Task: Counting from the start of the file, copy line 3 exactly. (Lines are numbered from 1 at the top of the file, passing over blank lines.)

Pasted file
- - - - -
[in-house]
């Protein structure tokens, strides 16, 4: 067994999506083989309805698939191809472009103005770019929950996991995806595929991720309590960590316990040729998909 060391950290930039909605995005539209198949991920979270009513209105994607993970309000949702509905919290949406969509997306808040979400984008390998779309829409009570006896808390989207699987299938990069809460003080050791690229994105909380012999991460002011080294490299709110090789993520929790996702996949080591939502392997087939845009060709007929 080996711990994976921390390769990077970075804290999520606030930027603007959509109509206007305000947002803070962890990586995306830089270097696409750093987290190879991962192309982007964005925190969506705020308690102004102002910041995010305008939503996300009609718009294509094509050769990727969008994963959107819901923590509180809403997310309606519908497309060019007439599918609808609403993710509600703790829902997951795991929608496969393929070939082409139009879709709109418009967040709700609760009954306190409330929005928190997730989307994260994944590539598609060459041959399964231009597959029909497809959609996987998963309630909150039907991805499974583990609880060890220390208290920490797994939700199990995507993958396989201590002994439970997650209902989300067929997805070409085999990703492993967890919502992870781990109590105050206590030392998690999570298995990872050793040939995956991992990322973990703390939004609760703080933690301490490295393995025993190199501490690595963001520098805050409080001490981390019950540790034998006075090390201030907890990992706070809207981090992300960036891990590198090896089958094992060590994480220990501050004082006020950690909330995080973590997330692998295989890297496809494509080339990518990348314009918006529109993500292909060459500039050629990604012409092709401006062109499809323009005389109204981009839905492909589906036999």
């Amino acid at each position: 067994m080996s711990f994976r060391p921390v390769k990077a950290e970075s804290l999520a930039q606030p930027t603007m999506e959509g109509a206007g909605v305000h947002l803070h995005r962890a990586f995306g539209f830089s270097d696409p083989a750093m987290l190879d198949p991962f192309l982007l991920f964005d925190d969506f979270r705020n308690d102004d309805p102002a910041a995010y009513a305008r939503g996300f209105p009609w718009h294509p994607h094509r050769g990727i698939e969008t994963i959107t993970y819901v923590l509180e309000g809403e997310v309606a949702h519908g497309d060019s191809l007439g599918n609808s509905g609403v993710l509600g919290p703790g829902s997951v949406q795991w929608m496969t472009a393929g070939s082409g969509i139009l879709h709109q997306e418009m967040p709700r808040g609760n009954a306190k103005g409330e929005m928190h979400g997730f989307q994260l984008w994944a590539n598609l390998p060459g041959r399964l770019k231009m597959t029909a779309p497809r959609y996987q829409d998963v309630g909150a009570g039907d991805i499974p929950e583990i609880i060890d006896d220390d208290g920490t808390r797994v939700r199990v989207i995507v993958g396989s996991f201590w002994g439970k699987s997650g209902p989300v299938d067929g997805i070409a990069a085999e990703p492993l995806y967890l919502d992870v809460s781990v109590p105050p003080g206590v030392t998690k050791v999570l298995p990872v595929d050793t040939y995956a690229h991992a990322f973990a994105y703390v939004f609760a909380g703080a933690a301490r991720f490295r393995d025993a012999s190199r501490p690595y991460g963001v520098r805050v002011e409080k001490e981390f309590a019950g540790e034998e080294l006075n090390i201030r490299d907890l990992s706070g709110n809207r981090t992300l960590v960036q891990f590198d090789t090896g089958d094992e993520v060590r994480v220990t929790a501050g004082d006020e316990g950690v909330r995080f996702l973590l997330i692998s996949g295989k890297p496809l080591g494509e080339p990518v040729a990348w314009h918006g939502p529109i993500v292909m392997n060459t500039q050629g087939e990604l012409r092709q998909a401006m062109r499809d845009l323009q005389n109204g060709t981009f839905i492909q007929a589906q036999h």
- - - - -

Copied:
């Amino acid at each position: 067994m080996s711990f994976r060391p921390v390769k990077a950290e970075s804290l999520a930039q606030p930027t603007m999506e959509g109509a206007g909605v305000h947002l803070h995005r962890a990586f995306g539209f830089s270097d696409p083989a750093m987290l190879d198949p991962f192309l982007l991920f964005d925190d969506f979270r705020n308690d102004d309805p102002a910041a995010y009513a305008r939503g996300f209105p009609w718009h294509p994607h094509r050769g990727i698939e969008t994963i959107t993970y819901v923590l509180e309000g809403e997310v309606a949702h519908g497309d060019s191809l007439g599918n609808s509905g609403v993710l509600g919290p703790g829902s997951v949406q795991w929608m496969t472009a393929g070939s082409g969509i139009l879709h709109q997306e418009m967040p709700r808040g609760n009954a306190k103005g409330e929005m928190h979400g997730f989307q994260l984008w994944a590539n598609l390998p060459g041959r399964l770019k231009m597959t029909a779309p497809r959609y996987q829409d998963v309630g909150a009570g039907d991805i499974p929950e583990i609880i060890d006896d220390d208290g920490t808390r797994v939700r199990v989207i995507v993958g396989s996991f201590w002994g439970k699987s997650g209902p989300v299938d067929g997805i070409a990069a085999e990703p492993l995806y967890l919502d992870v809460s781990v109590p105050p003080g206590v030392t998690k050791v999570l298995p990872v595929d050793t040939y995956a690229h991992a990322f973990a994105y703390v939004f609760a909380g703080a933690a301490r991720f490295r393995d025993a012999s190199r501490p690595y991460g963001v520098r805050v002011e409080k001490e981390f309590a019950g540790e034998e080294l006075n090390i201030r490299d907890l990992s706070g709110n809207r981090t992300l960590v960036q891990f590198d090789t090896g089958d094992e993520v060590r994480v220990t929790a501050g004082d006020e316990g950690v909330r995080f996702l973590l997330i692998s996949g295989k890297p496809l080591g494509e080339p990518v040729a990348w314009h918006g939502p529109i993500v292909m392997n060459t500039q050629g087939e990604l012409r092709q998909a401006m062109r499809d845009l323009q005389n109204g060709t981009f839905i492909q007929a589906q036999h």